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Great Plains Art Art Print featuring the drawing Cottonwood Holiday Court by Scott Kirby


Top Mat

Top Mat

Bottom Mat

Bottom Mat



8.00" x 6.00"


10.00" x 8.00"


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Cottonwood Holiday Court Art Print

Scott Kirby

by Scott Kirby


Product Details

Cottonwood Holiday Court art print by Scott Kirby.   Our art prints are produced on acid-free papers using archival inks to guarantee that they last a lifetime without fading or loss of color. All art prints include a 1" white border around the image to allow for future framing and matting, if desired.

Design Details

Just east of Havre, Montana one can see the remnants of an old-style motor inn, the kind people used to use in the fifties before interstate highways... more

Ships Within

3 - 4 business days

Additional Products

Cottonwood Holiday Court Drawing by Scott Kirby


Cottonwood Holiday Court Canvas Print

Canvas Print

Cottonwood Holiday Court Framed Print

Framed Print

Cottonwood Holiday Court Art Print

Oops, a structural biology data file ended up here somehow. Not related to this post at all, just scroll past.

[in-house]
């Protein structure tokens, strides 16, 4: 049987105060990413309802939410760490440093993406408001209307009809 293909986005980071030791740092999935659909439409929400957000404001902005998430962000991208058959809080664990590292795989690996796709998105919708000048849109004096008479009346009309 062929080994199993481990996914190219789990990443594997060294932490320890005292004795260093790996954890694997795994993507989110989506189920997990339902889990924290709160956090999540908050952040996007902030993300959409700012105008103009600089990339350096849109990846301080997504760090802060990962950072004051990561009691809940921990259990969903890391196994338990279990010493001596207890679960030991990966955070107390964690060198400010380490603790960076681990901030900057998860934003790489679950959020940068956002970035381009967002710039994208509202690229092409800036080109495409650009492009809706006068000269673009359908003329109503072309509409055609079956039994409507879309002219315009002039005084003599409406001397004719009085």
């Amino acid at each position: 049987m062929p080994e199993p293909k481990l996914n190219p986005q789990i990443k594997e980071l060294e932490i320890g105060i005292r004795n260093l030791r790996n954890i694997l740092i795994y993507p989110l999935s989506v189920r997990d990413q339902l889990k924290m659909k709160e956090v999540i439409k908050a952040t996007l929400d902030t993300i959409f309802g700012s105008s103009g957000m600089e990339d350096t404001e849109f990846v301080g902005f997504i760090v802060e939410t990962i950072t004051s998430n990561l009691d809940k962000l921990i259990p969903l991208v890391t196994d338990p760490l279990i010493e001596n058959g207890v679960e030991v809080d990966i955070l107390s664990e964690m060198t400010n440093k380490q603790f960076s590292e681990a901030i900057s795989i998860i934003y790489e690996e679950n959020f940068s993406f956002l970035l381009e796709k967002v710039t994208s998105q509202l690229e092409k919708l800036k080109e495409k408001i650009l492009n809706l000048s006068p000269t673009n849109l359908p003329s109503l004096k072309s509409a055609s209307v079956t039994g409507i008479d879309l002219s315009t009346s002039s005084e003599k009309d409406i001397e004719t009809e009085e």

Art Print

Cottonwood Holiday Court Poster


Cottonwood Holiday Court Metal Print

Metal Print

Cottonwood Holiday Court Acrylic Print

Acrylic Print

Cottonwood Holiday Court Wood Print

Wood Print

Cottonwood Holiday Court Greeting Card

Greeting Card

Art Print Tags

art prints americana art prints motor lodge art prints

Drawing Tags

drawings americana drawings motor lodge drawings

Comments (2)

Eric Glaser

Eric Glaser

Wonderful artwork, Scott, congratulations on your sale!

Chrisann Ellis

Chrisann Ellis

Congrats on your sale!!

Artist's Description

Just east of Havre, Montana one can see the remnants of an old-style motor inn, the kind people used to use in the fifties before interstate highways were popular. This drawing was inspired by that fragment, and then designed according to the dictates of my own childhood memories and imagination.

About Scott Kirby

Scott Kirby

Visions of the Great Plains consists of drawings and watercolor paintings inspired by the American Great Plains, by Scott Kirby. Referred to as an accidental artist by Sandpoint Magazine, Kirby began painting in 2005, after 9 months of drawing with dual-tip brush pens. Although the attempts to capture these mostly imagined visions are quite intentional, the origins of Kirby's transition from music to art was, in a way, accidental, and unexpected. While drawing with his daughter Sara one afternoon, Kirby was suddenly compelled to continue into the night and following days, being bombarded by mental images which demanded expression. Weeks turned into months, and drawing turned into painting, all scenes rooted in a long relationship with...



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